In 1927, the Federal government helped to preserve the Texas Longhorn and a great part of our American heritage. With only a handful of Texas Longhorns roaming the ranges in private herds, Congress appropriated $3,000, and assigned forest service rangers, Will C. Barnes and John H. Hatton to the task.
These two men put the first herd together for Wichita Mountains Wildlife Refuge in Oklahoma. Another herd was established on the Fort Niobrara National Wildlife Refuge at Valentine, Nebraska. Also, at this time, the early 30s, the State of Texas formed its own herd with the help of J. Frank Dobie, author of The Longhorns, and his friend Graves Peeler, who had excellent knowledge of the Texas range country. Gradually, more breeders started raising private stock, recognizing the value of Texas Longhorns.
The need grew for breed standards and a direct line of communication between the Longhorn breeders.
In 1964, the Texas Longhorn Breeders Association of America was formed in Lawton, Oklahoma. At this time there were less than 1,500 head of genuine Texas Longhorn cattle in existence—a third in the Federal refuges, the State of Texas herd, zoos, parks and other private herds. The purpose of the Association was to recognize the Texas Longhorn and its link with American history, to promote awareness of Texas Longhorn cattle, to recognize present breeders, to encourage others to develop and maintain herds and to preserve for posterity this magnificent breed of cattle. (Texas Longhorn Breeders Association)
Lean Longhorn Beef
Thanks to Texas Longhorn beef, today's health-conscious consumer doesn't have to avoid tender juicy steaks. Not only is Longhorn beef leaner than that of other breeds, it is also lower in saturated fats. The flavorful Longhorn beef has less cholesterol and calories than chicken.
Definitely good news for a healthy lifestyle!
Including lean beef in a heart-healthy diet can positively impact blood cholesterol levels. Studies have shown that eating lean beef can help increase 'good' cholesterol and reduce 'bad' cholesterol in people with elevated cholesterol levels.
"Lean beef is good for you - and the key word is lean. A heart patient can eat steak every meal if it is in the right proportions. Longhorn meat on the average, contains 10 percent less saturated fat than that of other cattle. That puts lean Longhorn beef on par with skinned boneless white meat of chicken and that fact may come as a surprise to many dieticians."
-Dr. Joseph Graham, Cardiovascular Surgeon at St. John's Medical Center in Joplin, Missouri, and a Longhorn breeder himself.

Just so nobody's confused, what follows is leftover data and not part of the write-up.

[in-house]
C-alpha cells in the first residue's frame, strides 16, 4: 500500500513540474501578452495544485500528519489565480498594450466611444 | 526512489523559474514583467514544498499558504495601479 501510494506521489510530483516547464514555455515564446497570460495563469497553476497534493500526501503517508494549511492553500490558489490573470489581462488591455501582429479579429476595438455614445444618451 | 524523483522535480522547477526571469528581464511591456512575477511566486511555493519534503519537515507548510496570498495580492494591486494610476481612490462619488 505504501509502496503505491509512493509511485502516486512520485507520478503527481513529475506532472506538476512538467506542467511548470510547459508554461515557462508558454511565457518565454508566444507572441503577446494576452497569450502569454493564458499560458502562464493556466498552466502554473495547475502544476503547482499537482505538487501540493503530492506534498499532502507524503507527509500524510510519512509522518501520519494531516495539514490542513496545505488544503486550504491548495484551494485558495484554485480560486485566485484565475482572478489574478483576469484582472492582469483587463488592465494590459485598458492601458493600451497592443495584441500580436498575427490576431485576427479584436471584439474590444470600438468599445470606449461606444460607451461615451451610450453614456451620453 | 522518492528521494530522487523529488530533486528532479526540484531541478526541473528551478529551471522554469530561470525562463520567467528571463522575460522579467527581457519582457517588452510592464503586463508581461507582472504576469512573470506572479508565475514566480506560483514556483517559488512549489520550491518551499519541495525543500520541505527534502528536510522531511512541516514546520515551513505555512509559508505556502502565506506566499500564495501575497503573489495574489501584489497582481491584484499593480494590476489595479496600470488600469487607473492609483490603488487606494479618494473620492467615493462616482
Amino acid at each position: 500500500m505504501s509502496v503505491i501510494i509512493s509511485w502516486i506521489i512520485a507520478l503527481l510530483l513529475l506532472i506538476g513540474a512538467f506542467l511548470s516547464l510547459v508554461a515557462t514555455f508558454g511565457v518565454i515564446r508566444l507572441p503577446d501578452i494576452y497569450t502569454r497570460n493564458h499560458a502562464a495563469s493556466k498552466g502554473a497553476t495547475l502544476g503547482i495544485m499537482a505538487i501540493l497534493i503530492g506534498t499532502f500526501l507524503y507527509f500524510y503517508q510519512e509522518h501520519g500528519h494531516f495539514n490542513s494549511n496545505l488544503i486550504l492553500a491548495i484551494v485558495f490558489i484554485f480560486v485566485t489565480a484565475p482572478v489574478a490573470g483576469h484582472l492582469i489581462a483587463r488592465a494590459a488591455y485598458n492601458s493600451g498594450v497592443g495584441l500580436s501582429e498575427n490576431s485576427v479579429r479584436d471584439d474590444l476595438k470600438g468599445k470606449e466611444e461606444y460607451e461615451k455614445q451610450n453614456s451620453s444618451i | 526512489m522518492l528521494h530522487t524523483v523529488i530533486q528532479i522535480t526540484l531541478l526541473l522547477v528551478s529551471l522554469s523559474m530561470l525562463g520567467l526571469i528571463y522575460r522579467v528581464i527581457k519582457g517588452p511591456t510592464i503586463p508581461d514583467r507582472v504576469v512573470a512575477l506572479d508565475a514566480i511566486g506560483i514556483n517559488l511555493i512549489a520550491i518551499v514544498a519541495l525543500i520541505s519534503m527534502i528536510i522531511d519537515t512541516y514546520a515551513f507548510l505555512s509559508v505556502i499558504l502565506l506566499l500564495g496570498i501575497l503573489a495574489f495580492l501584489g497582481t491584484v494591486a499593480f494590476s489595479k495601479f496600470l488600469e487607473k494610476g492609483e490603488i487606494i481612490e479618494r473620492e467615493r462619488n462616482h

"Red meat is really a treasure trove of nutrients, including protein, iron, vitamin B12, and more. One of the healthiest red meats is Longhorn beef, which is extremely low in fat."
-Cliff Sheats, certified clinical nutritionist, and nationally recognized author of Lean Bodies, Total Fitness.
Beef is the number one source of protein, zinc and Vitamin B12, and the third best source of iron in the food supply. You'd have to eat almost 12 cans of tuna to get the equivalent amount of zinc in one 3 oz. serving of beef. It takes seven chicken breasts to equal the Vitamin B12 in one 3 oz. serving of beef. Beef is also a good source of selenium, providing 20-30% of the recommended daily allowance for men and women.
Recent research has found that selenium may reduce the risk of heart disease and certain types of cancer (such as prostate) as well as enhance the body's ability to fight infections.
Texas Longhorn beef cooks quickly due to its low fat content. Fat acts as an insulator so the heat must penetrate the fat before it begins to cook the meat. Therefore, the less fat, the quicker the cooking time. Be careful not to overcook it.
-There is not much shrinkage in Longhorn beef. The cooked size is close to the same size you started with.
-It is never necessary to cook Longhorn beef in additional fat. It contains just enough natural fat to allow it to cook to perfection.
-To broil, position the meat 3-4 inches from the heat. Watch it closely while cooking to achieve desired doneness. Broiling slightly frozen steaks keeps them juicier.
-A medium-hot fire works best in grilling. Add damp mesquite or cherry wood chips to the fire for an extra flavor. Remember, the meat cooks quickly so watch it carefully.
- Longhorn beef roasts should be cooked at 275 degrees F.
-A meat thermometer is recommended to monitor desired doneness. Ground beef should have an internal temperature of 160 degrees F.
T & G Longhorns
Travis and Gina Jurgens